Death of a Salesman
The declaration of independence declared that every American is born with rights; inalienable rights and freedom that would see home or her achieve the American dream. Arthur Miller’s "Death of a Salesman" is a story of a protagonist, Willy Loman, who is striving to achieve the dream, though he realizes his rights extremely late in his life struggles. According to the American dream fundamental, one needed to be industrious and be liked in order to success. Therefore, anybody with ambition, honest and hardworking was bound to succeed. In this story, some characters achieve success, become wealthy, and finally seize power over others. Willy strongly believed in American dream and knew he had the opportunity to successes. The only problem was that his hard work was not enough to earn him the success and everything he ever wanted in life.
Willy Loman is a personification of the struggle the poor and minority struggle through in their effort to achieve the American dream. The society prejudices the poor man’s effort to succeed causing Loman to be alienated from the society (Miller “Death of a Salesman: Certain Private Conversations” 2). This paper examines Arthur Miller’s play with regard to its reflection of the American values, and that entails success in modern America.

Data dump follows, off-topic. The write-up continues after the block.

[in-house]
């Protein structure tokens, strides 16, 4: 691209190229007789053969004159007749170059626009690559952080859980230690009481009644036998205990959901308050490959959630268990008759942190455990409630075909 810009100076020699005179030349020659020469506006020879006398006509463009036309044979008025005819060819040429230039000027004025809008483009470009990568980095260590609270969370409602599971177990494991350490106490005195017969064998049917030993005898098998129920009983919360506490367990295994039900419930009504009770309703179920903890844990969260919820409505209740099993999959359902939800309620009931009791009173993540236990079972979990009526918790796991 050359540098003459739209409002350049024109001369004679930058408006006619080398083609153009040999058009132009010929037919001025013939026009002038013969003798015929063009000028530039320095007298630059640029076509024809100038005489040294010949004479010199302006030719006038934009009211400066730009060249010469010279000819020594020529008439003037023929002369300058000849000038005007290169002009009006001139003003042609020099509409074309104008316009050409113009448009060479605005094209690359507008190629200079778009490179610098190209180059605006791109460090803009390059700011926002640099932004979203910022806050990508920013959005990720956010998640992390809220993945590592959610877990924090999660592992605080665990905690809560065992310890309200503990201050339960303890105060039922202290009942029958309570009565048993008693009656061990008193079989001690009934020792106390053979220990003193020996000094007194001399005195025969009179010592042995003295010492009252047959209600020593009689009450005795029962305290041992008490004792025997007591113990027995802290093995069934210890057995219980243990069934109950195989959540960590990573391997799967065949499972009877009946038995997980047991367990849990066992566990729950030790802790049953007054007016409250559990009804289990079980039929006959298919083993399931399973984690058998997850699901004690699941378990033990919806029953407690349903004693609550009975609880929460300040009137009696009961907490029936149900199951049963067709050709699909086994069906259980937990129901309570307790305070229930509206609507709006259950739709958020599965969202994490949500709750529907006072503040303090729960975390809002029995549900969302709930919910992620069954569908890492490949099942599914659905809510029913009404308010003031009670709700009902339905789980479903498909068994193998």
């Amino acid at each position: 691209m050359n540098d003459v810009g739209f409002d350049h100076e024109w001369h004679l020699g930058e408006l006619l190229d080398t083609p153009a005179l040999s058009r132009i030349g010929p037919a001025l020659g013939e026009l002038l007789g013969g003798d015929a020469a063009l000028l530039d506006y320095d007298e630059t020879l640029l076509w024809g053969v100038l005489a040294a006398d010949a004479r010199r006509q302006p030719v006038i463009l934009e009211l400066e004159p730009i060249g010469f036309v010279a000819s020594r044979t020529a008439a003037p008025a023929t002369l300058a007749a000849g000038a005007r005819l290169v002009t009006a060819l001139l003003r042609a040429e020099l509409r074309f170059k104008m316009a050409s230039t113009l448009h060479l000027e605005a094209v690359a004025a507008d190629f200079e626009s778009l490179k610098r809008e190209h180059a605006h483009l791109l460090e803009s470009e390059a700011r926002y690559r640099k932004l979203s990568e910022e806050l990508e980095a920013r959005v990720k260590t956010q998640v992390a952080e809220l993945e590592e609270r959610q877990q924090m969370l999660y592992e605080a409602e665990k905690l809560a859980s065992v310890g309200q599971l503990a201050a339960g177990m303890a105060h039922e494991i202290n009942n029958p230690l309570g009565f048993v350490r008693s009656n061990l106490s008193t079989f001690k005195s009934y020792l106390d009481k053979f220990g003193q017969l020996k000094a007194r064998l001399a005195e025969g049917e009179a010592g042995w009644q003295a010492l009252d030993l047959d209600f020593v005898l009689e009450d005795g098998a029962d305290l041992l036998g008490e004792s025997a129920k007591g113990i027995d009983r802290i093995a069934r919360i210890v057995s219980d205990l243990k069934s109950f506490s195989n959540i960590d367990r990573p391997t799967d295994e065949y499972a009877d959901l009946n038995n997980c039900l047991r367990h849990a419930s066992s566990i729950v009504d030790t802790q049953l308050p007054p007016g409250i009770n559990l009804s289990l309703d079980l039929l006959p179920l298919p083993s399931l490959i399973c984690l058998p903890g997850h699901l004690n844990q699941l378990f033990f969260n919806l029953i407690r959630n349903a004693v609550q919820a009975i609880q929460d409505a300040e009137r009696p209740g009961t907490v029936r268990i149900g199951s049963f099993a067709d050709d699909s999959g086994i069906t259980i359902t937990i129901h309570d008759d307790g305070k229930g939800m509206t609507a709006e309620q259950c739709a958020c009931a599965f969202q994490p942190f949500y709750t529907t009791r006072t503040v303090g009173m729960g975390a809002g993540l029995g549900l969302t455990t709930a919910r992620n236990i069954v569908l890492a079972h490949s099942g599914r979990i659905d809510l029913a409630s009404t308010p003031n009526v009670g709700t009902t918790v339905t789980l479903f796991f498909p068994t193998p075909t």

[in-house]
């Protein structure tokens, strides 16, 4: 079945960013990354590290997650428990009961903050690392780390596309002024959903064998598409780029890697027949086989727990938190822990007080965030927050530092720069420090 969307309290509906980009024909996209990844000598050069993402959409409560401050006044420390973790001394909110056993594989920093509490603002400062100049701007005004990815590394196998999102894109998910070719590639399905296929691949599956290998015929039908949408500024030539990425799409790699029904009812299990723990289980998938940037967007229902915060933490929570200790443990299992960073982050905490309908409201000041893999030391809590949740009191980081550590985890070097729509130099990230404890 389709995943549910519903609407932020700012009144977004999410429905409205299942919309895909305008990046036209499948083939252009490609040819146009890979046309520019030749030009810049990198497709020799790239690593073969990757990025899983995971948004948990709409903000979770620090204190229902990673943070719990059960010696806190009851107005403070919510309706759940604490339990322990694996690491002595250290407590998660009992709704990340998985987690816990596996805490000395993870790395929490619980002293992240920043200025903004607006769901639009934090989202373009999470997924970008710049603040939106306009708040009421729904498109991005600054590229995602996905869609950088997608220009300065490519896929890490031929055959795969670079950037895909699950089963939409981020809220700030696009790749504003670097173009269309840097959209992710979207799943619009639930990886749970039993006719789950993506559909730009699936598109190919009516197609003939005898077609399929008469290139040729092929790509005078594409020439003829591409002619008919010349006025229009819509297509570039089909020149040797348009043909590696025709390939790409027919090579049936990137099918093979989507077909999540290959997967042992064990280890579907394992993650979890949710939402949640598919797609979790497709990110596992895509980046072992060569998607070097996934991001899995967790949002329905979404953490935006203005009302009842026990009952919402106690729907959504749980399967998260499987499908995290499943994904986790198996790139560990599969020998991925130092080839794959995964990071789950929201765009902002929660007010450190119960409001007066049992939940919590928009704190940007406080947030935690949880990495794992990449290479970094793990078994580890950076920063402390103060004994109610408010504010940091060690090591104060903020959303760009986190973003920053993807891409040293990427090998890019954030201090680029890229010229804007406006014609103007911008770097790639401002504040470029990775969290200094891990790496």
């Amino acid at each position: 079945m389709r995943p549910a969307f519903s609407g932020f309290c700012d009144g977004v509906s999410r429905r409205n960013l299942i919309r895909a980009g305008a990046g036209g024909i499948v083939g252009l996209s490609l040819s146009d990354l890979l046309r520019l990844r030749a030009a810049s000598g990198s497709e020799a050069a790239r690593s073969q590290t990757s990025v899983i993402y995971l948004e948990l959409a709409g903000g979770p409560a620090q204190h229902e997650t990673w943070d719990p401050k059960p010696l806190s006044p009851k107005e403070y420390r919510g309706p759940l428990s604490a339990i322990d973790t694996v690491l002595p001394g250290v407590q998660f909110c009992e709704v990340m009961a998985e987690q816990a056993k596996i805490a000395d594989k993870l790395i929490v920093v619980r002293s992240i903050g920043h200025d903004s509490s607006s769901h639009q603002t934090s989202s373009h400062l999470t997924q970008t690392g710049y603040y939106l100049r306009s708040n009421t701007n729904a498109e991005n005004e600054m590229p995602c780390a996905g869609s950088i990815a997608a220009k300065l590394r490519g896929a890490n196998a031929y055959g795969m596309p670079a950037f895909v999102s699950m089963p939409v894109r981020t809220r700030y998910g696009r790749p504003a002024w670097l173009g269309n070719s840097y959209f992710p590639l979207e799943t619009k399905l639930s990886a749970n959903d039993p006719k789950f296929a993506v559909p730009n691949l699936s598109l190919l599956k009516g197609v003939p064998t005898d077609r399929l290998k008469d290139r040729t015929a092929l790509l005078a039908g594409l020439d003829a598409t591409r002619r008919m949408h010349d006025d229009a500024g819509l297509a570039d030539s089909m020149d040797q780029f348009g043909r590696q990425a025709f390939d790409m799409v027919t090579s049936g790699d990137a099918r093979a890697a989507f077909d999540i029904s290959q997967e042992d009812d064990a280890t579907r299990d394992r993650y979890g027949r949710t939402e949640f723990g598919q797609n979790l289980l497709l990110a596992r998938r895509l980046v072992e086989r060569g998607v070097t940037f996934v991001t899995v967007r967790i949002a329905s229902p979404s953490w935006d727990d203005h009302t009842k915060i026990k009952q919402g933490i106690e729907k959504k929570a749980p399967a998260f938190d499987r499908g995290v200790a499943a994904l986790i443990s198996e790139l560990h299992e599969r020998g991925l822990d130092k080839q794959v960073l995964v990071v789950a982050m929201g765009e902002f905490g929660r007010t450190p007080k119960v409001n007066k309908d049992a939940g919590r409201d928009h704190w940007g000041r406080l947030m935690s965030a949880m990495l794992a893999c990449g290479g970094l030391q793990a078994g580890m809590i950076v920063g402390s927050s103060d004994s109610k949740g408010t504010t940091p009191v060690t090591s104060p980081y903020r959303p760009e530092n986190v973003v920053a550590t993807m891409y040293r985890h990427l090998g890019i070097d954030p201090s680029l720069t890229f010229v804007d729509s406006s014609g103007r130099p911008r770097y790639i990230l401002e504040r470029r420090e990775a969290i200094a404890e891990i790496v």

The American Dream
Willy Loman is enthusiastically dedicated to pursuing the American dream, which requires that a person be "well liked", hardworking and attractive to successes in business. When he achieves that, he would be able to attain and accumulate all the material wealth he needs to survive in the modern American life (Parker 26). Contrary to his mindset, with the superficial characteristics of being liked and being attractive, there needs to be a deeper understanding if the American dream concept is to succeed. He is phony in his interpretation of the American dream; therefore, he fails to change with times hence causing him to suffer
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